December 10, 1631
February 22, 1687
Jesuit Priest, mathematician, and naturalist. As further evidence of his contributions to the field of aeronautics have emerged over time, he's come to be known as the scientific founder/father of aeronautics.
In 1670 he published a small volume of his discoveries entitled "Prodromo overo saggio di alcune inventioni."
Two chapters of this addressed aeronautical principles in which he described an "aerial ship" that would be "lighter than air," held aloft by four large spheres made out of very thin copper. The air inside the spheres would be removed, or in general, lighter than the weight of the spheres themselves. Thus, since the spheres are lighter than the air outside of them, they would float.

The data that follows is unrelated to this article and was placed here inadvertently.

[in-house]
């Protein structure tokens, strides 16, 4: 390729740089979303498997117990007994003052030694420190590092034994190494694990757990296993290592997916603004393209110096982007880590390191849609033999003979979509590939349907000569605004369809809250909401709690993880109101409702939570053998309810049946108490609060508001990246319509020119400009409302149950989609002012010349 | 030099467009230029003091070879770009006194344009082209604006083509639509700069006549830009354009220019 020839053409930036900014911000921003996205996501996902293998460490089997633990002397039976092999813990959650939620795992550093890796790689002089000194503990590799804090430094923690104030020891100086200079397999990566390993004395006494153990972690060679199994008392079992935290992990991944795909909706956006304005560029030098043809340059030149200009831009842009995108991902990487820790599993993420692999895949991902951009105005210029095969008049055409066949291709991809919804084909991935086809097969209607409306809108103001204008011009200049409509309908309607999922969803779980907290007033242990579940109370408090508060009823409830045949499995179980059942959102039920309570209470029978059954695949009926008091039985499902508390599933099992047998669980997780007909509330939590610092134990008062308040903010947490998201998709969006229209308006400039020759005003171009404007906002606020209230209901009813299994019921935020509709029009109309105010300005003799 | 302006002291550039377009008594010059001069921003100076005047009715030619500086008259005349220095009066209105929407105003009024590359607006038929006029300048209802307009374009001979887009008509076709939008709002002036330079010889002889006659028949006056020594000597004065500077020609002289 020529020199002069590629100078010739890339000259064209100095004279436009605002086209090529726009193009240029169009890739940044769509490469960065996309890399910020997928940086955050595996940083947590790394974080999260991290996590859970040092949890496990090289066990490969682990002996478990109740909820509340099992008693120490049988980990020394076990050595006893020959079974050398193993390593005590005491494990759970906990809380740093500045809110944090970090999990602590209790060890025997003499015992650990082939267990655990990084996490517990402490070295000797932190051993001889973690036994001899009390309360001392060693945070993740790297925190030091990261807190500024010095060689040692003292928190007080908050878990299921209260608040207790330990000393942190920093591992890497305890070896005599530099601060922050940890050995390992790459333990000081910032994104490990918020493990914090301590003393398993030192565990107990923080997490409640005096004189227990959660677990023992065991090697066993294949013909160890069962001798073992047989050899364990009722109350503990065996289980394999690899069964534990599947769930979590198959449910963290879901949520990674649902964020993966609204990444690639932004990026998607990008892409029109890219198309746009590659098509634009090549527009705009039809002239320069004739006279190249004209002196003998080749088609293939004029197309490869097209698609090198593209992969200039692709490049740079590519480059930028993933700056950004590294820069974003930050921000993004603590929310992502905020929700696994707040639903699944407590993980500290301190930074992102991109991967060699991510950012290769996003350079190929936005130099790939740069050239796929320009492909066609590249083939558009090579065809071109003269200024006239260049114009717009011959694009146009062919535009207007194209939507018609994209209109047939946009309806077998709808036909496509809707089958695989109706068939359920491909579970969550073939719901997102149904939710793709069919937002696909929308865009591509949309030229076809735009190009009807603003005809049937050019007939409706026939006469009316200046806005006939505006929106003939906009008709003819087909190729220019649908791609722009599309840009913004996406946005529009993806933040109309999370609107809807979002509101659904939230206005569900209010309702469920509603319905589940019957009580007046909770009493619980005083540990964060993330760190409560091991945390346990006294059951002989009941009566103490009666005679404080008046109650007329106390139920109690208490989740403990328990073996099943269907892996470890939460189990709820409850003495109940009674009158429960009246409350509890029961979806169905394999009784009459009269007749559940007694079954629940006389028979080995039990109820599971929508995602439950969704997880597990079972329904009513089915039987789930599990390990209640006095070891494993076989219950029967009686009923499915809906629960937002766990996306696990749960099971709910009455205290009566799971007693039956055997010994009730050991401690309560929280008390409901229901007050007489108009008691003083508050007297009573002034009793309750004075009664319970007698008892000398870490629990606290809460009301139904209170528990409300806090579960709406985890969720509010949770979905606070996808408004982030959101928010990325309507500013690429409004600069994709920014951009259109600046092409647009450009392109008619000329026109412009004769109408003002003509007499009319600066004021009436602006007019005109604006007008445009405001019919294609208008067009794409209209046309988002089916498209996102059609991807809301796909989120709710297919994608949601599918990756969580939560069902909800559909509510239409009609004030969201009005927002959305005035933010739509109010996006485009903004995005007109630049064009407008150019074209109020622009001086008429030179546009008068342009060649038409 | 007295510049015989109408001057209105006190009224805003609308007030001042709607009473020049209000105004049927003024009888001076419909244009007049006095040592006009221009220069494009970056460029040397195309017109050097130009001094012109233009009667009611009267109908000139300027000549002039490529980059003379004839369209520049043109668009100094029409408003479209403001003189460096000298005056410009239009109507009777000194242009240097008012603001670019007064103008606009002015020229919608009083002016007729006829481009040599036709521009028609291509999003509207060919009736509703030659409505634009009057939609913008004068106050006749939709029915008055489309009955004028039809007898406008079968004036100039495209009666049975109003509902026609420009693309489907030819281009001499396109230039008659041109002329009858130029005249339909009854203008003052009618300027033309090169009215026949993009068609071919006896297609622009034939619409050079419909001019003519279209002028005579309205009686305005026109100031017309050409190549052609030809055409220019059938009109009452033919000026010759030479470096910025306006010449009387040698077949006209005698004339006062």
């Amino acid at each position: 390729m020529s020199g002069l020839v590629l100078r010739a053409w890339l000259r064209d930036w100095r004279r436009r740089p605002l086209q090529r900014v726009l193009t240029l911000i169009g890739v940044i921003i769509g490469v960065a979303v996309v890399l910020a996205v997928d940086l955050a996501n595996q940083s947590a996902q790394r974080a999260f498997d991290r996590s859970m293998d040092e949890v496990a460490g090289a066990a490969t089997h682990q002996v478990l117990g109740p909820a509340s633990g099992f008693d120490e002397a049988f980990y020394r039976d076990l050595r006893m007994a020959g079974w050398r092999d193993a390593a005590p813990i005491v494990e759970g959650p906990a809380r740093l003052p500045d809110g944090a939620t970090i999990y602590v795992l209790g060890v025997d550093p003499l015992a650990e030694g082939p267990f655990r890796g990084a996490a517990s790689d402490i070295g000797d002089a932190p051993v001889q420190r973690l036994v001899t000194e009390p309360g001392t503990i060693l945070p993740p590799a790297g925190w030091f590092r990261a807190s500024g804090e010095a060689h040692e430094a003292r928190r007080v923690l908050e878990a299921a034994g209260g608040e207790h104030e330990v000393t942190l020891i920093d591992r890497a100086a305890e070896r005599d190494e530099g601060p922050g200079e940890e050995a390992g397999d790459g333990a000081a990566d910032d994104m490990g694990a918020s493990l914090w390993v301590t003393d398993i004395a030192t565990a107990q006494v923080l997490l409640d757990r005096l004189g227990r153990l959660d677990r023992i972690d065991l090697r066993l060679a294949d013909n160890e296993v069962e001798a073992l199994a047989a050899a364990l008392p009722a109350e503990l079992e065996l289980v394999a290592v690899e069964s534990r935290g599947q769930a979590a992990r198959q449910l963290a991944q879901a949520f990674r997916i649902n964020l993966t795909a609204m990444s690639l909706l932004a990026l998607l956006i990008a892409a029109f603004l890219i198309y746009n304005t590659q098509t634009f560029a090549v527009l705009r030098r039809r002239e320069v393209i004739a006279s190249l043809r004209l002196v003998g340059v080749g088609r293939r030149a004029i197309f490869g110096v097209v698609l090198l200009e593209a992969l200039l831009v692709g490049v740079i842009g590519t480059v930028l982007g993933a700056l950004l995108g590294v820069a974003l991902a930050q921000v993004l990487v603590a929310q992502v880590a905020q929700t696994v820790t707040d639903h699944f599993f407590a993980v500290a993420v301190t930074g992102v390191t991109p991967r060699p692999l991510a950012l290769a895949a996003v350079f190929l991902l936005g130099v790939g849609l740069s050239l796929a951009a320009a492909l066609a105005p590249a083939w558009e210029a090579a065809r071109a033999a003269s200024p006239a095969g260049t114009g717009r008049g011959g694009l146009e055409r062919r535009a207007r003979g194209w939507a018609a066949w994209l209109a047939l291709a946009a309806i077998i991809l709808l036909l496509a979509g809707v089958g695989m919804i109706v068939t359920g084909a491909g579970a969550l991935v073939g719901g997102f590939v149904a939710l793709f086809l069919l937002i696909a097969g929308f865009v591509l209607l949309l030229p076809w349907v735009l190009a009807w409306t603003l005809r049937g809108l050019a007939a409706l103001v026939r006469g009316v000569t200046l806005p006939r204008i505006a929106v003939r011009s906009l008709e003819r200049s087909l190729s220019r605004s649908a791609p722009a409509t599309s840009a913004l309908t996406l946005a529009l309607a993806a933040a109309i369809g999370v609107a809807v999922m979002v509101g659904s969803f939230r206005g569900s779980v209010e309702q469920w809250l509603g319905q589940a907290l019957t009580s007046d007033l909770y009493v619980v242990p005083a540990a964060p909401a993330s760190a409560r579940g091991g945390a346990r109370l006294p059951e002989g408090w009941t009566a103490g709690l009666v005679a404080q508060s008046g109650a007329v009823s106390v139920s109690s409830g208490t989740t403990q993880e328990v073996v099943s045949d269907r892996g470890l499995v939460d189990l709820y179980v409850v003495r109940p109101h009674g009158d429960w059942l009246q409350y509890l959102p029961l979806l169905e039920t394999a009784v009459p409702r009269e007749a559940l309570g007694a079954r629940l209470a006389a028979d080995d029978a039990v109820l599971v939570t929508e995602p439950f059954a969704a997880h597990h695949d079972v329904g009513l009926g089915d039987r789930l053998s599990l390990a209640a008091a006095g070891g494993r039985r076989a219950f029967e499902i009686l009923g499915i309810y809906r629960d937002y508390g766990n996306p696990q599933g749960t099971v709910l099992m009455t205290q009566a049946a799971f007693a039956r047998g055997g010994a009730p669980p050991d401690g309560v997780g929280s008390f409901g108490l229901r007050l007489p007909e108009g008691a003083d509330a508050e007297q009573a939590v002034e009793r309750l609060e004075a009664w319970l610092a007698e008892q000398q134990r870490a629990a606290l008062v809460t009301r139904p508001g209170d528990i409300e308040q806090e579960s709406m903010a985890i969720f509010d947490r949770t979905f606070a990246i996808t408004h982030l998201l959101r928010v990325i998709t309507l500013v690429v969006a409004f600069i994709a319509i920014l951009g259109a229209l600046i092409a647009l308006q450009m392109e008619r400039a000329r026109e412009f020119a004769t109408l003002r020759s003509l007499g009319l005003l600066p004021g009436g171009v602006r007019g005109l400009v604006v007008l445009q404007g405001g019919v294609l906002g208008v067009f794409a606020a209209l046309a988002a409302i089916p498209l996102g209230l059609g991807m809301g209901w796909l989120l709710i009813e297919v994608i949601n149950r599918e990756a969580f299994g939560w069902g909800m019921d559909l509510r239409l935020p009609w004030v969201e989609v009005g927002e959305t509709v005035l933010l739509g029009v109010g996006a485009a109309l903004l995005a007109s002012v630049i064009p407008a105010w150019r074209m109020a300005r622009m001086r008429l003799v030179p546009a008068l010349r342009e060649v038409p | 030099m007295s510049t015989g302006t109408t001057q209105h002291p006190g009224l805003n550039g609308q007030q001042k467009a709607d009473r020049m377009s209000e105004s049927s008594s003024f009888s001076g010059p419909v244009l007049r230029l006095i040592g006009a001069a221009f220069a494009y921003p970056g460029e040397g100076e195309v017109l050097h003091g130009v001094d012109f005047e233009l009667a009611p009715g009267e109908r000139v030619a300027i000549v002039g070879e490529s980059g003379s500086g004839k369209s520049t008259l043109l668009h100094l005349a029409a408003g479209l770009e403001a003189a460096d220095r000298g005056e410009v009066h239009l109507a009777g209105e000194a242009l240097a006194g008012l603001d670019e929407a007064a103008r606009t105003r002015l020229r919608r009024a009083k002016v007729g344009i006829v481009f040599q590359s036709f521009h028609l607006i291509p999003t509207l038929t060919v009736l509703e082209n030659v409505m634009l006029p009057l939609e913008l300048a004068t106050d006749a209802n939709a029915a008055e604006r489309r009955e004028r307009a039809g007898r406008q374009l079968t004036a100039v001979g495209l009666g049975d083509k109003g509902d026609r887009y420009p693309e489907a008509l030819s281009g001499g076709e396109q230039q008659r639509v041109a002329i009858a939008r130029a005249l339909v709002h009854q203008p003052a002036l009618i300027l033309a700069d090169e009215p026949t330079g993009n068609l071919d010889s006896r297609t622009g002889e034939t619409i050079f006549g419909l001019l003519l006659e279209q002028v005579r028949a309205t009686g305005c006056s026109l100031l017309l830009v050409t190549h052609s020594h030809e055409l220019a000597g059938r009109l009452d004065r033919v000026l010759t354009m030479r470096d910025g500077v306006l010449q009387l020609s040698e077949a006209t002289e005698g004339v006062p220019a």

The principle works, we all now know, but the spheres would have been crushed by the outside air pressure. In his second volume he improves upon this theory, suggesting other materials such as wood or glass for building the spheres, and discussed the need for ballast and internal air pressure increases for controlling descent.
These writings are the first scientific records of a vacuum balloon, and they directly contributed toward making the first successful lighter-than-air flight possible.
Horizons Unlimited, Published by CAP
The New Advent Catholic Encyclopedia @ http://www.newadvent.org/cathen/08772c.htm